Looking Back at Library History 2016

Notwithstanding a not so great year nationally and internationally, it has been a good year for the promotion and celebration of library history.  An obvious highlight for me personally was my induction into the Wisconsin Library Hall of Fame at the Wisconsin Library Association Conference in Milwaukee in October (see photo above).

On the national scene it was a landmark year for the American Library Association which celebrated its 140th anniversary. Of particular note was the effort of the American Libraries magazine to call attention to this milestone. Several other major events also occurred in 1876, the founding year for ALA, and were less well noted on their 140th anniversary. They included the establishment of the Library Journal magazine; the publication of Melvil Dewey’s Decimal Classification System; the creation of the library supply company Library Bureau, also a Dewey effort; and the special report of the US Bureau of Education on the status of  Public Libraries in the United States of America (in actuality all libraries in the US other than personal libraries).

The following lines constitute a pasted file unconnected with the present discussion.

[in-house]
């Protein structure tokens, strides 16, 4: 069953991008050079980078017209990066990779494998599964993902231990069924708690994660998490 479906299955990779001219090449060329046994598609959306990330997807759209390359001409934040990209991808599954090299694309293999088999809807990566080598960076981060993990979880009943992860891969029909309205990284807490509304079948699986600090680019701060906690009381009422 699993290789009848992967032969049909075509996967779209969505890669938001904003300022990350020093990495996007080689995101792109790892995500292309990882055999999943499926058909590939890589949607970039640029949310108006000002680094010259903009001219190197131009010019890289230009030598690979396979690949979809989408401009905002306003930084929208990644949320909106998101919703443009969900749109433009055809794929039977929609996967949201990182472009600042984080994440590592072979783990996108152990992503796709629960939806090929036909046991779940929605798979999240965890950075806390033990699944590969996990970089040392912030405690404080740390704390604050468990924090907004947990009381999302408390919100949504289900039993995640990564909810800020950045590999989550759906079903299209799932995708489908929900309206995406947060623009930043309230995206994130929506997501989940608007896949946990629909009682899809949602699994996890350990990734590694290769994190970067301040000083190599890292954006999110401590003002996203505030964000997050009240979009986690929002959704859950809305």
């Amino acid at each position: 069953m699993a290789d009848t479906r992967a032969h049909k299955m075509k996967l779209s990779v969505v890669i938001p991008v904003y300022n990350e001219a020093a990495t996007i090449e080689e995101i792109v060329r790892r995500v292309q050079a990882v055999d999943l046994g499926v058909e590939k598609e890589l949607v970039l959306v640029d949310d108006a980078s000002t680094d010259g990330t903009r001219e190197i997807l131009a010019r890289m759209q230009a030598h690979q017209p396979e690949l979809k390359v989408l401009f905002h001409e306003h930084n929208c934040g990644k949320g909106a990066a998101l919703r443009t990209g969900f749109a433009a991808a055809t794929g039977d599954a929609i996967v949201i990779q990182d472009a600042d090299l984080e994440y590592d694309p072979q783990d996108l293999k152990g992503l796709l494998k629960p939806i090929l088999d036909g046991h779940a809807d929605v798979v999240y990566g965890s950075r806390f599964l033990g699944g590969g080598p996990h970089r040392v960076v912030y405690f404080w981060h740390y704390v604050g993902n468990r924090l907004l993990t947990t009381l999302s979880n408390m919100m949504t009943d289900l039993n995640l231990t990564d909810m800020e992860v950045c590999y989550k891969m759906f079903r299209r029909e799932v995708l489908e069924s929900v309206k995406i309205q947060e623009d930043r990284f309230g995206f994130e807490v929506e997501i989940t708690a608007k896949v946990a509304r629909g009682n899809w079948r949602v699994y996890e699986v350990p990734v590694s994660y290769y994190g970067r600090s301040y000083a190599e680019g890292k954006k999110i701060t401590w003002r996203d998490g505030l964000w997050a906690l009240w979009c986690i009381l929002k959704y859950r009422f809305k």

The Wisconsin Library Association celebrated its 125h anniversary. I was privileged to serve on the committee which was charged with planning the celebration. One of my contributions to this effort was adding content to the Wisconsin Library Heritage Center website about WLA’s history and events related to the anniversary celebration.